By Ashley Taylor of disabledparents.org
The months and weeks that lead up to a baby’s delivery are filled with equal amounts of excitement and trepidation. All parents, from new ones to seasoned vets, fret over whether the home is ready for their new addition and if they bought the best stroller. For a disabled parent, these fears are multiplied. With a little planning and research on available resources, however, every parent can enjoy raising their newborn.
It’s never too early to start planning
Not to get impersonal, but raising an infant is much like managing a project. You identify goals, such as the health and safety of the child, stability, and overall family happiness. Then, you look for the resources that you need to put into place and the potential hurdles you may face. Understanding likely struggles will arm you with responses when they arise. As a disabled person, you have more than likely applied these principles to your daily life. Once you’ve made your initial plan, start gathering information.
Parenting resources are everywhere, even for the disabled
Every parent-to-be buys parenting books and magazines. According to Parents Magazine, 90 percent of all mothers have read What to Expect When You’re Expecting, a book that has sold over 14 million copies over the past 25 years. It’s a must-read for all future parents and includes helpful information during and after pregnancy for those with disabilities. Disabled parents have access to more resources as well, such as help with navigating social services and grant resources.
Get help from others
Some of the best help for any parent comes from those who have gone through the same experience, and this is especially the case with disabled parenting. Through the Looking Glass (TLG) is a nonprofit organization that offers services, such as information, referrals, and consultation, to parents with disabilities. TLG also provides a lifeline to disabled parents, including connection with peers and mentors for those who are seeking help. Other parents who have successfully raised children with their disabilities can help by sharing their struggles and achievements, but they also act as role models who dispel common myths about disabled parenting.
With your resources and plan in hand, prepare your house for your baby
You are likely already accustomed to making modifications to your environment to ensure safety and access, and you know the limitations of your particular disability. If you have mobility issues, consider placement of the baby’s room where your wheelchair or walker will have access, but also consider how an infant quickly evolves from a sleepy bundle to a crawling ball of energy. And just like any other parent, you will quickly learn that there are many products to help you as your child grows.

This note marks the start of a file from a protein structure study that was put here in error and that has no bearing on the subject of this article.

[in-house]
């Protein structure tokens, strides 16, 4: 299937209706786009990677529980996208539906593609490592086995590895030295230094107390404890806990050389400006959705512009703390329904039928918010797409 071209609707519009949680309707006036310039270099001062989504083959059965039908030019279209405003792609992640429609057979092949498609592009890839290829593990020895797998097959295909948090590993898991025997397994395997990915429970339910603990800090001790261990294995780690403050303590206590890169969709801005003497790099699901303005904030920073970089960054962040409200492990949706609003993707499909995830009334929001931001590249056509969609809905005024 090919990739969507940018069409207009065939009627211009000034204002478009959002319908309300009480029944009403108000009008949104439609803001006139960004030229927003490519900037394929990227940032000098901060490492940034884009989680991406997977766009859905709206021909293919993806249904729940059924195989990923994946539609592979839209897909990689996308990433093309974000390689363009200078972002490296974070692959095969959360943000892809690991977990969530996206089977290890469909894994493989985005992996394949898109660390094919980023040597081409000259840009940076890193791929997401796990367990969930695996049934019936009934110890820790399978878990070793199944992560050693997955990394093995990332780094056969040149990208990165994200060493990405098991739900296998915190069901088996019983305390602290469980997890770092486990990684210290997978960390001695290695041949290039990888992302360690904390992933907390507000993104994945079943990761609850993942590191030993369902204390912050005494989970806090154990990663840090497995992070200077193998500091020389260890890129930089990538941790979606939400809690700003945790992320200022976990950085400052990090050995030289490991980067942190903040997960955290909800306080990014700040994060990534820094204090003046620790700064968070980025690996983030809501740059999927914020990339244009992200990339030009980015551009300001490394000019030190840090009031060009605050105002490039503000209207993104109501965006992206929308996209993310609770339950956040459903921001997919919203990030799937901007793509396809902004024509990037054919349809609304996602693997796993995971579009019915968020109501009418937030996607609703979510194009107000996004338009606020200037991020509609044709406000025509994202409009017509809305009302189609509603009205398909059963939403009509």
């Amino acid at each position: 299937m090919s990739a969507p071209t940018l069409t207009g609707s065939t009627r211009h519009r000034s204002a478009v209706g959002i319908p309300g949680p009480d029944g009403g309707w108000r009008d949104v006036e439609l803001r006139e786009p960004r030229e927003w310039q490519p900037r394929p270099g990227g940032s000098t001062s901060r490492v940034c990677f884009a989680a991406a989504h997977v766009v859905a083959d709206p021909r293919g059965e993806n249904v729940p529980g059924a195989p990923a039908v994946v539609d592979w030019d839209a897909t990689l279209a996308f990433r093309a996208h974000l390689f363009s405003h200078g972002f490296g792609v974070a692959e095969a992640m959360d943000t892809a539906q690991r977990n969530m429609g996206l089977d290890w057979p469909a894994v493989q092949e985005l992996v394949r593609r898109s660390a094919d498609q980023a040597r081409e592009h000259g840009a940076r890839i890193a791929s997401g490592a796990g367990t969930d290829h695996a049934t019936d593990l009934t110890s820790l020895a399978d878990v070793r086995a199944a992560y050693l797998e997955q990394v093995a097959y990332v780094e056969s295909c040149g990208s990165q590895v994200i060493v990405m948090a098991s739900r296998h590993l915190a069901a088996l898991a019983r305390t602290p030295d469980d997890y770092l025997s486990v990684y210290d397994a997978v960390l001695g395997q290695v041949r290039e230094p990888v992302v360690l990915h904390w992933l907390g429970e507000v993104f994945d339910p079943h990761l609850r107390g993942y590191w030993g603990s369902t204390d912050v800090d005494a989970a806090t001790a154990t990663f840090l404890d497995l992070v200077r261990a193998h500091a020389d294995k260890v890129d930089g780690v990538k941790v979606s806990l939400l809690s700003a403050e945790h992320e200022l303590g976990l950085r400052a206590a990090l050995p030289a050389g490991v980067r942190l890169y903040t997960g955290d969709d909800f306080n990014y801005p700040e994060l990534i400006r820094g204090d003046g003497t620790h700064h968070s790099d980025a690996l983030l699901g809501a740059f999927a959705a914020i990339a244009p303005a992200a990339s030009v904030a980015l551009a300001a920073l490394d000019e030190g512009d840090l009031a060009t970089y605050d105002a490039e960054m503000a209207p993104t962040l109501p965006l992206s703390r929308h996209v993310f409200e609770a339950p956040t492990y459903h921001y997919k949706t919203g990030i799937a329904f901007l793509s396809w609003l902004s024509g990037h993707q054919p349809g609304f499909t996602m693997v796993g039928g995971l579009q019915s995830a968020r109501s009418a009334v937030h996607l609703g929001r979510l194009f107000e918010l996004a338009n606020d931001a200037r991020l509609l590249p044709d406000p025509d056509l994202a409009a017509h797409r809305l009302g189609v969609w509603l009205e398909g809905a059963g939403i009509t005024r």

The right equipment can ease any parenting difficulty
Today, disabled parents have access to a large marketplace of adapted parenting products. These include cribs that attach to your bed, chest-harness baby carriers, accessible strollers, and velcro bibs, to name just a few. TLG provides a wonderful chart highlighting several adapted parenting products, with details on price, availability, and the specific physical or sensory limitations that each product addresses.
Infant car seats are another example of crucial parenting equipment. Even for non-driving parents, they provide a method for carrying infants, but they can be difficult to use. Swivel-base baby car seats make it easy for a disabled parent to place or remove the infant seat from the seated position of a wheelchair, for example. As your child grows, you can transition to an inflatable booster seat, which is much easier to carry and install. Before buying a car seat, make sure to read some reviews online, like those from Family Living Today, a site which also has reviews and recommendations for other baby and children’s products.
There are many resources for parents with disabilities. Insight from those who have been in your shoes and information from support groups can help you ensure that your baby can thrive in the safe environment of your home. After a little careful planning, parenting will be a joy for everyone.
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